The government Wednesday dismissed a statement by the Guyana Human Rights Association (GHRA) that described as “reckless in the extreme” the signing of an agreement to operationalize e-governance without the framework legislation covering Data Protection in place.
In a statement, the GHRA said that given the haste, absence of public consultation, and threats to the integrity of personal information, not to mention the seeming illegality of sole-sourcing the project, it is calling for the project to be paused and submitted to Parliament.
The GHRA said Guyana is unique in the Caribbean in having no electronic transactions legislation to displace time-consuming and stressful paper-based procedures, such as registering births and deaths, creating a bank account, or registering a company.
It said moving data across borders for processing off-shore is the essence of a multi-national business.
“This does not sit easily with Guyana’s love affair with pieces of paper accompanying every conceivable business transaction. For all of these reasons, Guyana needs to transition to an e-world, but to do so with circumspection,” the GHRA said.
It said the “most prudent course of action would be for Guyana to engage with CARICOM (Caribbean Community) to ensure that this new project harmonizes with and benefits from the Parliamentary experience of CARICOM States such as Barbados, Trinidad, and Jamaica.”
But in a statement, the Ministry of Finance said it had taken note of “certain statements” made by the GHRA on the matter of the recently concluded contract for the development of an integrated electronic national identification card.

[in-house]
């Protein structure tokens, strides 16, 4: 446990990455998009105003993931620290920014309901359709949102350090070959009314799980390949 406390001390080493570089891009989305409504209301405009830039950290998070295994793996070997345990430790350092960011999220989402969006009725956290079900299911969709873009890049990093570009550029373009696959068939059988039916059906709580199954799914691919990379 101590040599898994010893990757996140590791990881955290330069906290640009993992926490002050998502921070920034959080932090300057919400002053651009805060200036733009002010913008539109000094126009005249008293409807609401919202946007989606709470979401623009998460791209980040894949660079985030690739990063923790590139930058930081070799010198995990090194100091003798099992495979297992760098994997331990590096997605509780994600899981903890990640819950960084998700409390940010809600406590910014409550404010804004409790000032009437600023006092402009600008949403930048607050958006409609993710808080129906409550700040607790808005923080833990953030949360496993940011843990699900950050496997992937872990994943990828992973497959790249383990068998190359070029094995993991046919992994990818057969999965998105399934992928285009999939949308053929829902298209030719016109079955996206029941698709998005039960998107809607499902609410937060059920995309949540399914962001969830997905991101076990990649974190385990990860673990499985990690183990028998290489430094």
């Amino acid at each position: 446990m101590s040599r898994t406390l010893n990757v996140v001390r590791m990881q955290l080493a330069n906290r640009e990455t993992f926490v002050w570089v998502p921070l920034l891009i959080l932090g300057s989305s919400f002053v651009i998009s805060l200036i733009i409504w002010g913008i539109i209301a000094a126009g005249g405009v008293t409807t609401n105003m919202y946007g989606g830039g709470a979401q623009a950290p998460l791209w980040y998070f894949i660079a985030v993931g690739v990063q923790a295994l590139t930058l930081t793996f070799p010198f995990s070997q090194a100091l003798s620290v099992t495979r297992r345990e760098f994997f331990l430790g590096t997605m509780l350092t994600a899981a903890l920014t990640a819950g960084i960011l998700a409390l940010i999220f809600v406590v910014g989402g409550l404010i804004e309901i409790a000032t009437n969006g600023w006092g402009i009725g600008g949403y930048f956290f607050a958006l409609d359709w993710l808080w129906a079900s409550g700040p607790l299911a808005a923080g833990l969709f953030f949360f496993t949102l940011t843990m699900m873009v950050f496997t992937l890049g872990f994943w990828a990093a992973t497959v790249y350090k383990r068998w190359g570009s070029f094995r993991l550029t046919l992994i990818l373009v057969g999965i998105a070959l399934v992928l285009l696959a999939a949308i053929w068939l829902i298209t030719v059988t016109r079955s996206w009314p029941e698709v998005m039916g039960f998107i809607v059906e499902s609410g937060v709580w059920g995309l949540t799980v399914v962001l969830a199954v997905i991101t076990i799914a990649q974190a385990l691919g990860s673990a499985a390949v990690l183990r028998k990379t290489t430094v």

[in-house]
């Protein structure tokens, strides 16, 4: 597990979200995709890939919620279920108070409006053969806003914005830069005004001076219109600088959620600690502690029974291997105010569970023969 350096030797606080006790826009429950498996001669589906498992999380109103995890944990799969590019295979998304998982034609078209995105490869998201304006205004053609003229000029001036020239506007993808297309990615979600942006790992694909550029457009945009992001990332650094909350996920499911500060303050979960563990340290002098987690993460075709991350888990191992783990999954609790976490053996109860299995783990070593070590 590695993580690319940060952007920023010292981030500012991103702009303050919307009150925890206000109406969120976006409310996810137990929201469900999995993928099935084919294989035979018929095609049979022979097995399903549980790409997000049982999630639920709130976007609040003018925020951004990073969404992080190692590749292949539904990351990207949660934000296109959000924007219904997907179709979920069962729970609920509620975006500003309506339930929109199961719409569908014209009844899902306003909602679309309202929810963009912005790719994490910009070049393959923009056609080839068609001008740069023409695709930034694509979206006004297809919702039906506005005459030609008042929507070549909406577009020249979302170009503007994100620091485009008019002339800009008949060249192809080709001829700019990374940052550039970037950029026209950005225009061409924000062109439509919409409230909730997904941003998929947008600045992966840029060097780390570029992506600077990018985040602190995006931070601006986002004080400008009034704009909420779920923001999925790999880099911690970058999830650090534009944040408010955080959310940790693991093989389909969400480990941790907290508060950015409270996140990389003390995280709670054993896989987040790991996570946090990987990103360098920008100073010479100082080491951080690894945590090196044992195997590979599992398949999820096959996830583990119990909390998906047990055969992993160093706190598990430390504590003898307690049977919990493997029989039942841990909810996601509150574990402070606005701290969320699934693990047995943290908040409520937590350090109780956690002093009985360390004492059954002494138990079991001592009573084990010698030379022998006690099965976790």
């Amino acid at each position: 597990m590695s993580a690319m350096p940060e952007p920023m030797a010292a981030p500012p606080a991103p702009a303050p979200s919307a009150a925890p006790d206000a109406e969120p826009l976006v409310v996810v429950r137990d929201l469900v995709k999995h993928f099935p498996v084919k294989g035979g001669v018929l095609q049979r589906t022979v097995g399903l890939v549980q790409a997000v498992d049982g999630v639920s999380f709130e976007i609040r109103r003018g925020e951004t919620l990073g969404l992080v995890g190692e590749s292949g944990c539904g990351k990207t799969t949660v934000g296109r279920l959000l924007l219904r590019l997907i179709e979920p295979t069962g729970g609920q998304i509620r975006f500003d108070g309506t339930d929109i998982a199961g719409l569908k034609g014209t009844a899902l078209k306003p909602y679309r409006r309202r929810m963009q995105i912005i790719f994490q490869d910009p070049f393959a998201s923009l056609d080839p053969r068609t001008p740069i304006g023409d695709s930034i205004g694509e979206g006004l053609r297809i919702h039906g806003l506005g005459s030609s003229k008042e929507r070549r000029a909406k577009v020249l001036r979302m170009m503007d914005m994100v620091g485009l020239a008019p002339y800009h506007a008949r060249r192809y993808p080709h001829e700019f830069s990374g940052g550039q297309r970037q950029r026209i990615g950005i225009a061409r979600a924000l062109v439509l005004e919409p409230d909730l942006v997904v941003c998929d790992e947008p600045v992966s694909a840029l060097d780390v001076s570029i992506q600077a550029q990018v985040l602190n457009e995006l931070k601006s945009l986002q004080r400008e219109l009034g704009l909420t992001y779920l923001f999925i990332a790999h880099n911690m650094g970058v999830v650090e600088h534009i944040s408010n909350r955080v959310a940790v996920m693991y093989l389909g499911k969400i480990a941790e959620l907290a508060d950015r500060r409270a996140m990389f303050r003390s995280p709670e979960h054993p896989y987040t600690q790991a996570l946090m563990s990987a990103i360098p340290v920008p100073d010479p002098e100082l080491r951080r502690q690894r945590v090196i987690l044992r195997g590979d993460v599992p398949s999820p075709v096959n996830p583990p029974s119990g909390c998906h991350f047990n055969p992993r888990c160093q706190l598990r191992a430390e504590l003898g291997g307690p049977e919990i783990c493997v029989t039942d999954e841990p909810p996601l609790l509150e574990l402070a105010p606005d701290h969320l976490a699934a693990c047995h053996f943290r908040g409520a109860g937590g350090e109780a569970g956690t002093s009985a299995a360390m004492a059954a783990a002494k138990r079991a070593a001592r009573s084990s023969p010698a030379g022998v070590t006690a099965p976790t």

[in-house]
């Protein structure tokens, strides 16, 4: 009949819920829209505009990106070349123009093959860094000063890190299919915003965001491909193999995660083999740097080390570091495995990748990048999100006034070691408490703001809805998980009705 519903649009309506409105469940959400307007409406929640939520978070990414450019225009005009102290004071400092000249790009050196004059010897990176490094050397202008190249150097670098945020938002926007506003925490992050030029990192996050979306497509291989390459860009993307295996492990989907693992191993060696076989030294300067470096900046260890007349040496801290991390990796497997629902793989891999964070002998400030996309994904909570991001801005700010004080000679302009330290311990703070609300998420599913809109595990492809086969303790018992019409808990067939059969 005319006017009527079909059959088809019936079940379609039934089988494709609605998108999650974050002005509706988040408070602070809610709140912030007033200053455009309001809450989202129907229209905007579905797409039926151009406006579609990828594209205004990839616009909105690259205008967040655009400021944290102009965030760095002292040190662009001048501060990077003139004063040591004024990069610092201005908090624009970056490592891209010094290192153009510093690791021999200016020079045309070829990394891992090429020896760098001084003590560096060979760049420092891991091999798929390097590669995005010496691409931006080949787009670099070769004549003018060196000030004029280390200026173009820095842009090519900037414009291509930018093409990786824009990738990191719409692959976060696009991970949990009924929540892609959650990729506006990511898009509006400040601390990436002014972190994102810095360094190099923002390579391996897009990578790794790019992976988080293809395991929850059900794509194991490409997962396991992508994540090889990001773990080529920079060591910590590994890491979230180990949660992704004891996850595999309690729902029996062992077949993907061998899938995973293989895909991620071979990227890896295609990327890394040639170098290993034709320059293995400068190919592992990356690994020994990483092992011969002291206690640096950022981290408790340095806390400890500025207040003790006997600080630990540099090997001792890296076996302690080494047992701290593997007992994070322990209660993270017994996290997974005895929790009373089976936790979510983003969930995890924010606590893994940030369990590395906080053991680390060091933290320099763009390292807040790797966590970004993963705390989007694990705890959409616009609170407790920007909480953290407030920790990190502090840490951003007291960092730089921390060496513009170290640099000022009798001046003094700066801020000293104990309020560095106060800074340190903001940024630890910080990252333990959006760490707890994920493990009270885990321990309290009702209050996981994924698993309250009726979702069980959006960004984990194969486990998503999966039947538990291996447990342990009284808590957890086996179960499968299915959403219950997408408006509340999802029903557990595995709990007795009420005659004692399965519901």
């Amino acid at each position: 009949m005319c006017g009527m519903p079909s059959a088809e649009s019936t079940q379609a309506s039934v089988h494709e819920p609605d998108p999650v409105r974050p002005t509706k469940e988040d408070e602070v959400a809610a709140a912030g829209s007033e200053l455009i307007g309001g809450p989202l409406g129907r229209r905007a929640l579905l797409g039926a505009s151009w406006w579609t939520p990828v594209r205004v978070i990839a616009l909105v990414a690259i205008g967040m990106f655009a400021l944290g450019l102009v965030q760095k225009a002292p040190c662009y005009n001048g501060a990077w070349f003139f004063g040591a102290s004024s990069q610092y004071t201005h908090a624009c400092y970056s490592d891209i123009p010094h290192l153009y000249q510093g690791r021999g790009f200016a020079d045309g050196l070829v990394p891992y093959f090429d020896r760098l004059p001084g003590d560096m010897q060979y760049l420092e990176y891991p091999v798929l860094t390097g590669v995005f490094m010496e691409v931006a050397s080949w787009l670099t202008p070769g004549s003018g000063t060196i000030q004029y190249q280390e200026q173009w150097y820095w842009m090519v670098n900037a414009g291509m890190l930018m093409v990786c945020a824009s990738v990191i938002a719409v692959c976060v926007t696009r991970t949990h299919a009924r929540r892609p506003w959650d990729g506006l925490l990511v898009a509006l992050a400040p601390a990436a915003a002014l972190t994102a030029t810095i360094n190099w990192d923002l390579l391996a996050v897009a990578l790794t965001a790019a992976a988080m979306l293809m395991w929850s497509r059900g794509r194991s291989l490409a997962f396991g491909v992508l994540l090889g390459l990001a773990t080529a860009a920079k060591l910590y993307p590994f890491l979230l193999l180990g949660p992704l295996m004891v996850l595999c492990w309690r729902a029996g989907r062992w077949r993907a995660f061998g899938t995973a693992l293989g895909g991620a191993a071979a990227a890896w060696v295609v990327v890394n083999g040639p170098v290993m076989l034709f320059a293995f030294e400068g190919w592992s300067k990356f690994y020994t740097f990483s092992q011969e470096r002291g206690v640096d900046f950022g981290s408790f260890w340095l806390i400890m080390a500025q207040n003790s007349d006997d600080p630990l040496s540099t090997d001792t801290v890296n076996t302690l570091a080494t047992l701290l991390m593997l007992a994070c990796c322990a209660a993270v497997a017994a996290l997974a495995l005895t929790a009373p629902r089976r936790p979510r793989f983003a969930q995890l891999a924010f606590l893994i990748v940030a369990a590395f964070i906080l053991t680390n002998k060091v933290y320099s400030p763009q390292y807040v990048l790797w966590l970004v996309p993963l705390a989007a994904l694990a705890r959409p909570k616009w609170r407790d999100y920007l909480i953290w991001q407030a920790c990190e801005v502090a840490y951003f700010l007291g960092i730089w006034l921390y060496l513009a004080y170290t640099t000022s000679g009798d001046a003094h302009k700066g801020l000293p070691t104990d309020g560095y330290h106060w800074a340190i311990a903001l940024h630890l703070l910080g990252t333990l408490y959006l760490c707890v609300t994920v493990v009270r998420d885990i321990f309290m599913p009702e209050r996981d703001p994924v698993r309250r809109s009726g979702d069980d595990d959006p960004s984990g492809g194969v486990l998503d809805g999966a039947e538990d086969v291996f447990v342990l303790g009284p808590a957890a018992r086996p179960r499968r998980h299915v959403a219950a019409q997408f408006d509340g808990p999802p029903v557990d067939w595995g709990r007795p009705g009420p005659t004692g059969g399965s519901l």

“The statements made by the GHRA have no basis whatsoever and are further undermined by having been made by an entity devoid of any credibility and legitimacy whatsoever.
“Contrary to the false assertion made by the GHRA, the contract in question was awarded in full conformity with the Laws of Guyana, including the procurement laws. Additionally, the company developing the solution for Guyana is a highly regarded supplier of items of this nature internationally,” the ministry said.
The government described the GHRA as “a sham organization” headed by an individual “who is incapable and unprepared to display any modicum of independence or objectivity in the public postures he takes.
“The Government of Guyana maintains that the contract with Veridos was lawfully executed, with an internationally reputable group, and is intended to deliver a product that will transform citizen experience in Guyana by introducing the integrated electronic national identification card.
“Once introduced, the card will enable citizens to interact with all government agencies and many private sector entities using this single unique and secure identifier and will vastly improve the efficiency of service delivery to citizens,” the ministry added. CMC